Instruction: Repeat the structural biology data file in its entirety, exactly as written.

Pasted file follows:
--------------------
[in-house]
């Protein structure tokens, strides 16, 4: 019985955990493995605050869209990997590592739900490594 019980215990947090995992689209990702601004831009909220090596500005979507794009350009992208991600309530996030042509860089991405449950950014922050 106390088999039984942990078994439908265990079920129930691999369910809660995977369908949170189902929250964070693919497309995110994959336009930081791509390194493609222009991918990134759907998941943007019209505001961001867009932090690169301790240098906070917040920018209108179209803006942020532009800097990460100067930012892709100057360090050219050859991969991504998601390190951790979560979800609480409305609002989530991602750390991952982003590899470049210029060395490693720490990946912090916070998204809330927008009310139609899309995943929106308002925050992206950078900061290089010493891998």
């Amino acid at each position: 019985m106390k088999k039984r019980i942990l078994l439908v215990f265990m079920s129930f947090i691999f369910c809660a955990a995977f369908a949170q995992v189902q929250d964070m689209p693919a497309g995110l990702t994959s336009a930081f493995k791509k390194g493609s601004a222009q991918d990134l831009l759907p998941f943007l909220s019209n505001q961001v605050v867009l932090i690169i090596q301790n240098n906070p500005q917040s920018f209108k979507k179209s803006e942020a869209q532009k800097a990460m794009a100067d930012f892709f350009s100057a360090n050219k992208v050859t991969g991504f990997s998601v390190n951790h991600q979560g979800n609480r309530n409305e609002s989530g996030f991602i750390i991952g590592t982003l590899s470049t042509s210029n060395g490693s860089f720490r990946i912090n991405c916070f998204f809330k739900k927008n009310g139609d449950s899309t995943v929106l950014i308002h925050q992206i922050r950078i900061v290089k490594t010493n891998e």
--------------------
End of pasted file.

[in-house]
């Protein structure tokens, strides 16, 4: 019985955990493995605050869209990997590592739900490594 019980215990947090995992689209990702601004831009909220090596500005979507794009350009992208991600309530996030042509860089991405449950950014922050 106390088999039984942990078994439908265990079920129930691999369910809660995977369908949170189902929250964070693919497309995110994959336009930081791509390194493609222009991918990134759907998941943007019209505001961001867009932090690169301790240098906070917040920018209108179209803006942020532009800097990460100067930012892709100057360090050219050859991969991504998601390190951790979560979800609480409305609002989530991602750390991952982003590899470049210029060395490693720490990946912090916070998204809330927008009310139609899309995943929106308002925050992206950078900061290089010493891998």
């Amino acid at each position: 019985m106390k088999k039984r019980i942990l078994l439908v215990f265990m079920s129930f947090i691999f369910c809660a955990a995977f369908a949170q995992v189902q929250d964070m689209p693919a497309g995110l990702t994959s336009a930081f493995k791509k390194g493609s601004a222009q991918d990134l831009l759907p998941f943007l909220s019209n505001q961001v605050v867009l932090i690169i090596q301790n240098n906070p500005q917040s920018f209108k979507k179209s803006e942020a869209q532009k800097a990460m794009a100067d930012f892709f350009s100057a360090n050219k992208v050859t991969g991504f990997s998601v390190n951790h991600q979560g979800n609480r309530n409305e609002s989530g996030f991602i750390i991952g590592t982003l590899s470049t042509s210029n060395g490693s860089f720490r990946i912090n991405c916070f998204f809330k739900k927008n009310g139609d449950s899309t995943v929106l950014i308002h925050q992206i922050r950078i900061v290089k490594t010493n891998e």